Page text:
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ESA - Caution Volntary Work Part 3 (Read 51 times)
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ESA - Caution Volntary Work Part 3
23.08.12 at 19:25:40
Every care has been taken to ensure that the content of this work is accurate and that legislation and caselaw used is current at the time of writing. However, no responsibility for loss occasioned to any person acting or refraining from action as a
result of any statement in this work can be accepted by the authors.
Eight steps to help ensure the work you are doing is accepted as voluntary work
1.      Find a voluntary work opportunity with a charity or a not-for-profit organisation rather than with a private sector company or a close relative. Preferably arrange the work via a voluntary work bureau or similar agency.
2.      Write to the offices which pay your benefits and inform them that you intend to do voluntary work. Give them details of who you will be working for, how many hours you will be working and what expenses you will be eligible to receive. In connection with your income support, incapacity benefit or severe disablement allowance ask the DWP to write and confirm that they accept the work as voluntary work. Donít start until they do.
3.       Donít accept any expenses except those ďwholly, exclusively and necessarilyĒ incurred in connection with your voluntary work placement. This is likely to include:
-      The cost of travel to and from the place where you do your voluntary work and any travel costs you have to meet whilst actually doing the voluntary work. The cost could either be actual fares or a mileage allowance Ė the current inland revenue rates for mileage are: car 40p per mile for the first 10,000 miles, motorcycle 24 p per mile, bicycle 20 p per mile
-      Any phone or postage costs incurred in the course of your voluntary work.
-      The cost of any protective clothing you have to buy in order to carry out your volunteer work.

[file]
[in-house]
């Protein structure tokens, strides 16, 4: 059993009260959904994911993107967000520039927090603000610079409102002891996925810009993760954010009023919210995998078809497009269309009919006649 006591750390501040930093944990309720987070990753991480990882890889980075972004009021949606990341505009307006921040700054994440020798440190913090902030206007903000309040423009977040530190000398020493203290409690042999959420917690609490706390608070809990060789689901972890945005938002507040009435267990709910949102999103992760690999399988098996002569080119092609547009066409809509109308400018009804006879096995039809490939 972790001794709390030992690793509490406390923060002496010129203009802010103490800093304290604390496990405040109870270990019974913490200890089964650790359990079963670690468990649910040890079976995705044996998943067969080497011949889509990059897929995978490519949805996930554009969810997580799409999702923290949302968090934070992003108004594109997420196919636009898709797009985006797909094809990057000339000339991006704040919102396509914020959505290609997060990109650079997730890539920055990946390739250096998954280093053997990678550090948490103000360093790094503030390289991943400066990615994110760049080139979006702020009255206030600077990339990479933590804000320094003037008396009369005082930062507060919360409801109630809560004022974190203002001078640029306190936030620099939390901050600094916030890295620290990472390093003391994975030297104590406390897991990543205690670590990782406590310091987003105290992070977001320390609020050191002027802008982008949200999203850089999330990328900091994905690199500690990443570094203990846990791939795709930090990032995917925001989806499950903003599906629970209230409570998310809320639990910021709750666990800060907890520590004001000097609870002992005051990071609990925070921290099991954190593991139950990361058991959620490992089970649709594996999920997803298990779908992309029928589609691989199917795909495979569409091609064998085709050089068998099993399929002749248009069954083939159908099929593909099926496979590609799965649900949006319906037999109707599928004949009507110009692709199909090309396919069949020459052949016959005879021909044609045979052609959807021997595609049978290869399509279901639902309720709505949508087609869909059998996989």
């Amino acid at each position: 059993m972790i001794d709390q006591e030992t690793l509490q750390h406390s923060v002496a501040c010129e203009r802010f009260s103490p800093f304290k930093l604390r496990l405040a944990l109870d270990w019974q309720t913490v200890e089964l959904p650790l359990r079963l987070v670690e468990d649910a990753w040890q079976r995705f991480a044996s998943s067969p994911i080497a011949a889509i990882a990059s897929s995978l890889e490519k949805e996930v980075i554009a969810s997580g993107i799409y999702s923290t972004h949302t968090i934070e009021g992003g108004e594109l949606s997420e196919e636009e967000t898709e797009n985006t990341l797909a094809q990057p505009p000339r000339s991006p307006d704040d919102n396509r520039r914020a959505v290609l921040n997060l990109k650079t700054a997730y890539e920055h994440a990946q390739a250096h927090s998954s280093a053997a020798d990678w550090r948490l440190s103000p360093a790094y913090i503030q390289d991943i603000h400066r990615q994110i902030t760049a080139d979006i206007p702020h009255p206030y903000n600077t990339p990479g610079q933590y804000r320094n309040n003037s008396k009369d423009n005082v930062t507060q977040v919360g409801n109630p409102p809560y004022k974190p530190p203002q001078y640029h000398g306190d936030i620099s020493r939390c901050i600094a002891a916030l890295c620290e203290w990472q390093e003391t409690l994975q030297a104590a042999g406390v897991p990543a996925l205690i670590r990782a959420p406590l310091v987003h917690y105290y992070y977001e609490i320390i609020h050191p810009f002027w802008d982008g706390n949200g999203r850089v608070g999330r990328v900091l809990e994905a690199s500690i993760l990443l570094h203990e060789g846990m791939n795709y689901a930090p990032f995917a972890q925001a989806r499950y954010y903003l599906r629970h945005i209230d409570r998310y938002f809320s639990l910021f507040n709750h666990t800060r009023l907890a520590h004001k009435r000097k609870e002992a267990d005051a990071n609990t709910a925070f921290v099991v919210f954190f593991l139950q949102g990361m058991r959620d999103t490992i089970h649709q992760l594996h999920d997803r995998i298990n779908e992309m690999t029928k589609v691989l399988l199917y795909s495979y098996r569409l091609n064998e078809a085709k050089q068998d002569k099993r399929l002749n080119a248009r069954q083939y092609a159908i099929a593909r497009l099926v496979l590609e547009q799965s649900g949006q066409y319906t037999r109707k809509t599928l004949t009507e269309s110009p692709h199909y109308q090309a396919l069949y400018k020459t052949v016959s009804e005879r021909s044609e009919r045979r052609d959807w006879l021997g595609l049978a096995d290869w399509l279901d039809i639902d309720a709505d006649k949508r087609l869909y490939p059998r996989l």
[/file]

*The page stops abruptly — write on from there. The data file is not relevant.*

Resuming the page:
There may be other expenses you can safely claim, but do be cautious. The best
policy is to accept expenses for receipts or mileage only. If a flat rate is paid for
anything it should be based on a genuine calculation of what the average costs for
volunteers at that particular project are Ė but flat rates are definitely best avoided if
4.      Donít accept any one-off payments whether theyíre called honorariums, bonuses or anything else.
5.      Donít accept any gifts such as Christmas hampers, book tokens or anything else: the DWP may decide they constitute payments in kind.
6.      Donít do any paid work for an organisation for which you are doing voluntary work.
7.      Donít go on any training unless it is directly related to the voluntary work you are doing, otherwise it may be regarded as a payment in kind. This doesnít mean you canít do lots of training, however. Citizens Advice Bureau, for example, offer very extensive training to their volunteers, but the training is absolutely necessary to be able to do the work, as is frequent updating training.
8.       Inform the offices paying your benefits whenever there is a significant change in your voluntary work, such as the hours you do or the duties you undertake.
Guidance issued by the DWP in May 2006 says that if your benefits are paid by
Jobcentre Plus you should also declare your expense payments and have receipts
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